4. You Can Get More REM Sleep
Rapid eye movement, or REM sleep is the last stage of your sleep cycle, but one of the most important: REM sleep may help you learn, store memories, and balance your mood. And as you try to catch up on sleep, you may be able to have more REM sleep every night.
“[Increased REM sleep] generally occurs because there is more REM in the last third of the night, and when someone does not get enough sleep this is usually what they loose,” Dr. Breus says. So as you catch up on sleep, your sleep cycle may become more complete, and you’ll get access to the full benefits of a good night’s sleep.
5. Your Attention Span Can Improve
As you try to catch up on sleep, your body may begin the quiet work of getting your attention span back on track.
“Studies show that the longer you are sleep deprived, the worse your attention gets,” Dr. Kansagra says. “The goal is to focus on getting sufficient quality sleep rather than worrying about how much or how little we’ve slept.” So try to catch up on sleep in a more mindful way by focusing on sleep hygiene and healthy sleep habits.
6. You Could Fall Into The Trap Of Binge Sleeping
While a lot of what can happen to your body when you try to catch up on sleep is quite positive, there are also some negative things that can happen if you’re not adequately addressing your body’s needs.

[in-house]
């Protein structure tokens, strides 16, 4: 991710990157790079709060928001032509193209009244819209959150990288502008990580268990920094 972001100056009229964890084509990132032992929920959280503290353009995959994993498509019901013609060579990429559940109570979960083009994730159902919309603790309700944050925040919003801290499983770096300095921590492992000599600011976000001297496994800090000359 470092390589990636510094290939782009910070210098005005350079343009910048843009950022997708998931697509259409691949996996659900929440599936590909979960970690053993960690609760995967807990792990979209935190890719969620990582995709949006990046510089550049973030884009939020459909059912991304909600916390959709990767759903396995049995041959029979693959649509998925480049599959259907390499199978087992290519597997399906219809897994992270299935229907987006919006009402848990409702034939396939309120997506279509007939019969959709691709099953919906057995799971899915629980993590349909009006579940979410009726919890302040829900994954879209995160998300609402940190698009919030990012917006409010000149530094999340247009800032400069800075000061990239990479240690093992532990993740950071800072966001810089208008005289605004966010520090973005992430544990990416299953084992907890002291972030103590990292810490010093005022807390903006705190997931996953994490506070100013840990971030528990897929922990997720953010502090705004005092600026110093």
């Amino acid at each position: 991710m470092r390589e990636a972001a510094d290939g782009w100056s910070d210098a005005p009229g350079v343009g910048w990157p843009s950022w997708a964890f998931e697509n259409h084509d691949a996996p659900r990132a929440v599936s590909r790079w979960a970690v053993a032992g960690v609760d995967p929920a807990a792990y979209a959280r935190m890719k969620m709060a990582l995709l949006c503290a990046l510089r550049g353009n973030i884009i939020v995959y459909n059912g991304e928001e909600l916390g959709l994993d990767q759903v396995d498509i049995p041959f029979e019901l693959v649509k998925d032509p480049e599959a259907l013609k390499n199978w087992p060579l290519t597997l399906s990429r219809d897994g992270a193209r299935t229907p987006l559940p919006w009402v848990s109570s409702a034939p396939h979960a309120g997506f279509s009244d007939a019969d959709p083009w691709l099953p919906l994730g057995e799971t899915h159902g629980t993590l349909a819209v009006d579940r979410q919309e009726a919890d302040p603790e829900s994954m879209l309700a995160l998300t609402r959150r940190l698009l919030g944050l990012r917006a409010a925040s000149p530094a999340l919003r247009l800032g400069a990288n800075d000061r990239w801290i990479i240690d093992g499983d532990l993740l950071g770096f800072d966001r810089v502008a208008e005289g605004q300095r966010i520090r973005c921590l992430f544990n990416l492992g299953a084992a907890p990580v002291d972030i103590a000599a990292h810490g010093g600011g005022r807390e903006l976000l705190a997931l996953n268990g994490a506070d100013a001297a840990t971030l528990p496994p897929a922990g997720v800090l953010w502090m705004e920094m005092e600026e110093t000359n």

“Napping the next day, or napping on the weekend, or sleeping in on the weekend are short-term solutions to sleep debt,” Dr. Martha Cortes, owner of Sleep Fitness LLC in NYC and sleep medicine lecturer, tells Bustle. “While extra weekend sleep does reduce daytime sleepiness and stress, your ability to focus and pay attention is still reduced. This is called binge sleeping and it is not an adequate method to repay sleep debt.” The best way to get rid of sleep debt, Dr. Cortes says, is to go to bed thirty minutes earlier every night for a week or two. Your body will thank you.
7. You Can Help Prevent Chronic Sleep Deprivation
If you don’t procrastinate, and really commit to catching up on sleep after becoming sleep deprived, your body will put in the work as well, and help prevent health issues related to chronic sleep deprivation.
“Sleep is not optional, and getting limited quantities has real consequences,” Dr. Kansagra says. “Lack of adequate nighttime sleep can cause chronic sleep deprivation.” So as you’re catching up on sleep, even if it takes some getting used to, remind yourself that you’re helping your body be healthier in the long run.
As you get rid of sleep debt, it can be comforting to know all the ways you’re helping your body. “Sleep is oftentimes seen as a luxury that can be fulfilled if and when time allows as there is generally ‘more important things to do,'” Dr. Vyas says. “However, we are learning from ongoing sleep research that sleep is as essential as eating, breathing, and exercise.” So even if you have the occasional setback, being committed to getting adequate sleep is still a worthwhile goal.